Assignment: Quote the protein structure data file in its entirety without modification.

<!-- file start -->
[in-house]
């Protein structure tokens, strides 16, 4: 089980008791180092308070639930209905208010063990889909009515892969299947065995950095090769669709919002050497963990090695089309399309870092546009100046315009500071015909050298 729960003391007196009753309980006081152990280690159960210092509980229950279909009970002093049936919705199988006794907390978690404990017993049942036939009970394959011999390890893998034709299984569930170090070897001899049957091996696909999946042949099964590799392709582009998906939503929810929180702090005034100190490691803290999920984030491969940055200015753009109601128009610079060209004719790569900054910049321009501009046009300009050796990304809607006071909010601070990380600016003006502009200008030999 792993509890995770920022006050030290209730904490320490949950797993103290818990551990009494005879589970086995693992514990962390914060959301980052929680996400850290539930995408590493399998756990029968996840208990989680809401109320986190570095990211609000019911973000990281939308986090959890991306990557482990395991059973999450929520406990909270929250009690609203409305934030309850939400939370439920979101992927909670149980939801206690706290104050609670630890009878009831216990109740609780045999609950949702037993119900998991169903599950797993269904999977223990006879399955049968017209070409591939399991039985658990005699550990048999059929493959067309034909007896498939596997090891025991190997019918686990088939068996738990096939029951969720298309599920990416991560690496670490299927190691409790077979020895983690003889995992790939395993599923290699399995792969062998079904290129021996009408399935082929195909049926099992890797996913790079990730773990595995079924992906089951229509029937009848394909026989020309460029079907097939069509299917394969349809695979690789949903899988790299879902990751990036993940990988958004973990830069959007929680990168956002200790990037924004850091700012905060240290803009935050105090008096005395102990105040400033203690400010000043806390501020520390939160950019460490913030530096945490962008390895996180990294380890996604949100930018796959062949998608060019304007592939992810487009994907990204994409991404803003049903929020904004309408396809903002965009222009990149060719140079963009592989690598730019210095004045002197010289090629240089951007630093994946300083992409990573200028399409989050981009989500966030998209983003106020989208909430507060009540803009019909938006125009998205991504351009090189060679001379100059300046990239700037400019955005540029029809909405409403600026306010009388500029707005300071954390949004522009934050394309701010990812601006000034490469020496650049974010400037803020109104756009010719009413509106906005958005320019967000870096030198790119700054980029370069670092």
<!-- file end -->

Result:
[in-house]
């Protein structure tokens, strides 16, 4: 089980008791180092308070639930209905208010063990889909009515892969299947065995950095090769669709919002050497963990090695089309399309870092546009100046315009500071015909050298 729960003391007196009753309980006081152990280690159960210092509980229950279909009970002093049936919705199988006794907390978690404990017993049942036939009970394959011999390890893998034709299984569930170090070897001899049957091996696909999946042949099964590799392709582009998906939503929810929180702090005034100190490691803290999920984030491969940055200015753009109601128009610079060209004719790569900054910049321009501009046009300009050796990304809607006071909010601070990380600016003006502009200008030999 792993509890995770920022006050030290209730904490320490949950797993103290818990551990009494005879589970086995693992514990962390914060959301980052929680996400850290539930995408590493399998756990029968996840208990989680809401109320986190570095990211609000019911973000990281939308986090959890991306990557482990395991059973999450929520406990909270929250009690609203409305934030309850939400939370439920979101992927909670149980939801206690706290104050609670630890009878009831216990109740609780045999609950949702037993119900998991169903599950797993269904999977223990006879399955049968017209070409591939399991039985658990005699550990048999059929493959067309034909007896498939596997090891025991190997019918686990088939068996738990096939029951969720298309599920990416991560690496670490299927190691409790077979020895983690003889995992790939395993599923290699399995792969062998079904290129021996009408399935082929195909049926099992890797996913790079990730773990595995079924992906089951229509029937009848394909026989020309460029079907097939069509299917394969349809695979690789949903899988790299879902990751990036993940990988958004973990830069959007929680990168956002200790990037924004850091700012905060240290803009935050105090008096005395102990105040400033203690400010000043806390501020520390939160950019460490913030530096945490962008390895996180990294380890996604949100930018796959062949998608060019304007592939992810487009994907990204994409991404803003049903929020904004309408396809903002965009222009990149060719140079963009592989690598730019210095004045002197010289090629240089951007630093994946300083992409990573200028399409989050981009989500966030998209983003106020989208909430507060009540803009019909938006125009998205991504351009090189060679001379100059300046990239700037400019955005540029029809909405409403600026306010009388500029707005300071954390949004522009934050394309701010990812601006000034490469020496650049974010400037803020109104756009010719009413509106906005958005320019967000870096030198790119700054980029370069670092």